College of Agriculture's Suman Receives Young Animal Scientist Award
LEXINGTON, Ky. (Feb. 21, 2012) ― University of Kentucky researcher Surendranath Suman accepted the Young Animal Scientist in Research Award from the American Society of Animal Science Southern Section in a recognition ceremony Feb. 6. Suman, an assistant professor in the Department of Animal and Food Sciences in the College of Agriculture, studies proteomics, specifically, the interactions between proteins in meat.
“Since most of the livestock we raise end up on our dinner tables, we need to know more about their lives after death,” Suman said in an interview.
Suman wants to know how protein interactions affect coloration in meat. Much of his research focuses on a protein called myglobin, which binds with iron to give meat its color.
“Meat color is the most important quality that influences consumers,” Suman said. “If it looks good, we buy it.”
Suman said discoloration leads to huge economic losses for the animal agriculture industry. Last year, he said, the U.S. industry lost around $1 billion to discoloration. If scientists can better understand what causes discoloration, they could make meat more appealing to customers and strengthen the animal production industry.
Suman also looks at how proteins in meat affect tenderness. He said muscles have their own “biochemistry,” meaning each has a different composition of proteins and other compounds that affect color and tenderness.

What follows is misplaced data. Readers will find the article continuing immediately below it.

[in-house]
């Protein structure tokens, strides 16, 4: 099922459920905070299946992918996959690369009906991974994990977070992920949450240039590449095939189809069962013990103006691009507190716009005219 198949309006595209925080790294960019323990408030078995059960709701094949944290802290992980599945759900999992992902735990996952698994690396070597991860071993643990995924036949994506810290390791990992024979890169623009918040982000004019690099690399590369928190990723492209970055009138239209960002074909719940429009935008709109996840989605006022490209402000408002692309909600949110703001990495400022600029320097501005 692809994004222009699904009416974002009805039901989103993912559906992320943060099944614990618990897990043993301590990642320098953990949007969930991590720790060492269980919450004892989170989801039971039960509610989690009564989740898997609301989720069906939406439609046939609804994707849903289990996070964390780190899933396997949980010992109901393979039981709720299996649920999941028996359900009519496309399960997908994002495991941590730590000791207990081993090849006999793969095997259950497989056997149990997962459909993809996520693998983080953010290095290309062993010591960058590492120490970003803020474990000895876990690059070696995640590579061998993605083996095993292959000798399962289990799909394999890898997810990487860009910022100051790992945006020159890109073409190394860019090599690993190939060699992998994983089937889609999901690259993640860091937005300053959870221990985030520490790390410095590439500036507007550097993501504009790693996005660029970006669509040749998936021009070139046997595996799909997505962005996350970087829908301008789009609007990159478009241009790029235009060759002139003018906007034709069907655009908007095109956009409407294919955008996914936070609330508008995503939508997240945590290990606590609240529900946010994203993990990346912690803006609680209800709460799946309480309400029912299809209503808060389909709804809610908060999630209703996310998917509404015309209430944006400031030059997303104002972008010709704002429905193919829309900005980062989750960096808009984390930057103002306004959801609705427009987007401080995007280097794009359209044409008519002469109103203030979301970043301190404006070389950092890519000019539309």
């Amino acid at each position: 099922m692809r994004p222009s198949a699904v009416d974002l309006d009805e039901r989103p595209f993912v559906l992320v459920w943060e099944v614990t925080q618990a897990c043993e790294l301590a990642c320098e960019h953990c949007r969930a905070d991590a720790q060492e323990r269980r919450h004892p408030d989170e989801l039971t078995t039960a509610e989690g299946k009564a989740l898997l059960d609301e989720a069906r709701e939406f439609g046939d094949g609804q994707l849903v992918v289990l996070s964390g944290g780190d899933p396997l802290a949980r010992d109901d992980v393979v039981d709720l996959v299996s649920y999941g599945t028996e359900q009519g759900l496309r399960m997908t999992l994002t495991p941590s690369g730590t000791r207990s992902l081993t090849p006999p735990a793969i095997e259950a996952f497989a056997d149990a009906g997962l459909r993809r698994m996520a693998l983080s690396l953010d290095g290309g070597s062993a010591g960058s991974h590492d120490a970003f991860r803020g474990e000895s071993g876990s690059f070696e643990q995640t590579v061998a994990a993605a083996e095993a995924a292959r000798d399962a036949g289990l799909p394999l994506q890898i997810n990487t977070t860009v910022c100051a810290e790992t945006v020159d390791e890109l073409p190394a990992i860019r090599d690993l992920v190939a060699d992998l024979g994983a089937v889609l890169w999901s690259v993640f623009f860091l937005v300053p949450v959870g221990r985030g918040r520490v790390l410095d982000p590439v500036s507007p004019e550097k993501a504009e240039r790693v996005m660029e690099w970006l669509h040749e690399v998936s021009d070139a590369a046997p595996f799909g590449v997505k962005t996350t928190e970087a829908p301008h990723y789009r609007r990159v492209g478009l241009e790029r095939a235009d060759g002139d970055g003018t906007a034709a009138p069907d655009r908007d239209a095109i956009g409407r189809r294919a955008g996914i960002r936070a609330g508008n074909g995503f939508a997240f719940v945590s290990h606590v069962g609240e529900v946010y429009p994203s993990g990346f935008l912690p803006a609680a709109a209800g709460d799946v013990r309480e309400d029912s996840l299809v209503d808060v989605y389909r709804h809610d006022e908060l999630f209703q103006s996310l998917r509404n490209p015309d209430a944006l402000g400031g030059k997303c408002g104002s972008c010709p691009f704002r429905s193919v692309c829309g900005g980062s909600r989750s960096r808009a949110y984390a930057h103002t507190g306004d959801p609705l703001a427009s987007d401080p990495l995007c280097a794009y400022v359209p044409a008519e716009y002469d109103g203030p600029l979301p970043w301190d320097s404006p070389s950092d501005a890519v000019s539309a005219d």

Suman came to meat science from a non-agriculture background. He grew up in India, and studied veterinary medicine at Kerala Agricultural University. Suman started working in meat science during his master’s program at the Indian Veterinary Research Institute. He said working in the sciences was a natural choice.
“I always liked to answer questions by asking myself how it happens and why it happens,” Suman said.
In 2002, Suman moved to the U.S. and began a meat science master’s and then doctoral program at the University of Connecticut. While at U-Conn, Suman met meat scientist Cameron Faustman. Suman said Faustman was his mentor, and he credits Faustman with inspiring him to use techniques common in human medicine, not animal agriculture.
As an assistant professor in the Department of Animal and Food Sciences, Suman also serves as faculty adviser to the Food Science Club, and he holds associate faculty appointments at the Center for Muscle Biology and Graduate Center for Nutritional Sciences of the College of Medicine. In addition to the Young Animal Scientist Award, Suman has received the International Meat Secretariat Prize for Meat Science and Technology.